Each generation outranks the previous one in their approach to technology. The disparity in experiences between generations is best reflected in their first experience with technology and the impact it has on their everyday lives. However, the gap between grandparents and grandkids – Baby Boomers and Gen Alphas – has never been greater.
Baby Boomers were the first generation to experience technology as we know it today. Their interactions were primarily limited to computer programs at first. But, for Generation Alpha, their experience with technology has been a bit different since they were born into a world that is already digital. As a result, technology has changed the way they interact socially, altered their approach to school and learning, as well as transformed their day-to-day routines.
So how is the youngest generation – dubbed Generation Alpha – using technology?
Technology is present in all parts of their day-to-day lives.
Seen as a generation that has an iPad attached to their crib, Gen A is growing up alongside the rapid development of user-friendly digital technologies. When seeking an answer, this generation is more likely to turn to Alexa or Siri than to use a keyboard and screen… They are the generation that prefers two-way conversations between them and a machine with a controller-free interface.
Although research has shown that parents of Gen A believe that their child should get a smartphone at 12, in reality, the same research shows these kids have personal contact with technology much earlier. With the introduction of smart homes, children are used to interacting with AI for exerting commands, search queries, and play-related activities.
Parents at large, being the part of the digital age themselves, are accustomed to handling their lives with the help of technology. In fact, 61% of parents use technology regularly to ‘babysit’ their children; while 34% of them keep technology as an ace up their sleeve when they need to keep the children calmed down. It turns out that only 2% of Gen Alpha kids are not using any kind of technology.
This broadens Gen A children’s perspectives of the world and interactions with it. Technology is part of our kids’ everyday lives and is more deeply rooted than we might think.
Digital tools are actually enhancing their social lives.
Parents of this generation firmly believe that technology has a positive impact on their kid’s social relationships. Gen A kids appear to be more sociable despite the stigma that has been stitched to their name. It turns out that only 24% of children prefer online interactions with their friends to spending time with them face-to-face. In spite of the popular belief that interactive online video games, such as Fortnite, Minecraft and the like, have dimmed children’s will to socialize, the research has shown that the opposite holds true.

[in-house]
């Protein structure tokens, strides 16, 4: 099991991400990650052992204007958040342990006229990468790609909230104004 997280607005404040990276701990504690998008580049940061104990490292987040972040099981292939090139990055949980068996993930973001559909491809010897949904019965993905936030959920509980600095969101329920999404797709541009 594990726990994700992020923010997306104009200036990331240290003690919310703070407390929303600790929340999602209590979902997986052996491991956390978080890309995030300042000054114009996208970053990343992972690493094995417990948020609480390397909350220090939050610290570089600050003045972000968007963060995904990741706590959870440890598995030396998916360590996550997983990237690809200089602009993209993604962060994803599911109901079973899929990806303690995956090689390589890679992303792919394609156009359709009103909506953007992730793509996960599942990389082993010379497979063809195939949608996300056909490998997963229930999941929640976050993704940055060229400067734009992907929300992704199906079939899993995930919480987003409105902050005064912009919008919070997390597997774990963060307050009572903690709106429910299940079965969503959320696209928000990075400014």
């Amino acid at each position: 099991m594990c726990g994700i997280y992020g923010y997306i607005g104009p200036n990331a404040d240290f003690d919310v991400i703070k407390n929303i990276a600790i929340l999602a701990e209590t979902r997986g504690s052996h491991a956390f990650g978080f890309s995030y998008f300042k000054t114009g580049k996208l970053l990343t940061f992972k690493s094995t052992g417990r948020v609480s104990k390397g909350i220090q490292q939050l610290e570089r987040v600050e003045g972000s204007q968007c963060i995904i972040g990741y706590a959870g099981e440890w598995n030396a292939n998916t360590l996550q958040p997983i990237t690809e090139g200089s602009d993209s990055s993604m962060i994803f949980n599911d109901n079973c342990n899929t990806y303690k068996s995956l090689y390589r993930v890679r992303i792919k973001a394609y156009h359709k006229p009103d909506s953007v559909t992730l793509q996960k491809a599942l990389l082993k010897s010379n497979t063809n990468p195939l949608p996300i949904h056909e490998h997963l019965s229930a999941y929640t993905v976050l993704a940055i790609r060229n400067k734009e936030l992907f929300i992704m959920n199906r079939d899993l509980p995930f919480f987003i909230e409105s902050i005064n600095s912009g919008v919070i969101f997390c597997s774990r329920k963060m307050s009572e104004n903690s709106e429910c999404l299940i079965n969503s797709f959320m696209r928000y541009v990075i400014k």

Technology has not only aided relationships with peers, but 54% of parents also reported that technology has helped them bond better with their children. This comes as no surprise since the major problem observed through generations was their inability to bond, due to different preferences and spheres of interests. Technology changes that. Parents are no longer considered ‘outdated’, even though it is believed that Gen Alpha will surpass their parents when it comes to technology around the age of 8.
Technology has empowered them to demand a different way of learning.
For kids that belong to Gen A, instruction and content-based inquiry no longer play a pivotal role in their learning processes. It is experience and action they seek, the two qualities that will get them engaged and involved.
Technology is no longer a distraction or a toy like it might have been for their parents, the millennials. Rather, besides socializing and play-related activities, these kids mainly use technology to learn and develop their skills further.
These children demand interactive learning and wonder why didactic learning is still taking place in schools. With the learning environment changing at a fast pace, products placed on the market should support the development of our youngest generation.
It is time we step up our game to meet Gen A needs the right way. This is the generation of change and digital advancement we are yet to fully comprehend. They demand digital solutions that support every step of their development and are more technologically advanced than their parents were at their age.
We ought to change our perception of how we comprehend the amount of time our children spend online. Instead of reprimanding them, we need to find a way to guide them to use technology correctly and make sure they are always safe and secure while online.
Whether it is their daily routines, social interactions, or their learning processes, this generation leans on technology more than any other before. With the benefits technology has brought to them, we also ought to support their development through new innovative and interactive solutions.
Natasa Djukanovic is the CMO of Domain.ME, the company that operates the “.ME” internet domain. An economist, Natasa has spent her career at the intersection of international relations, technology and leadership. She is also the co-founder of NGO digitalizuj.me, as well as a personal branding expert and a startup mentor.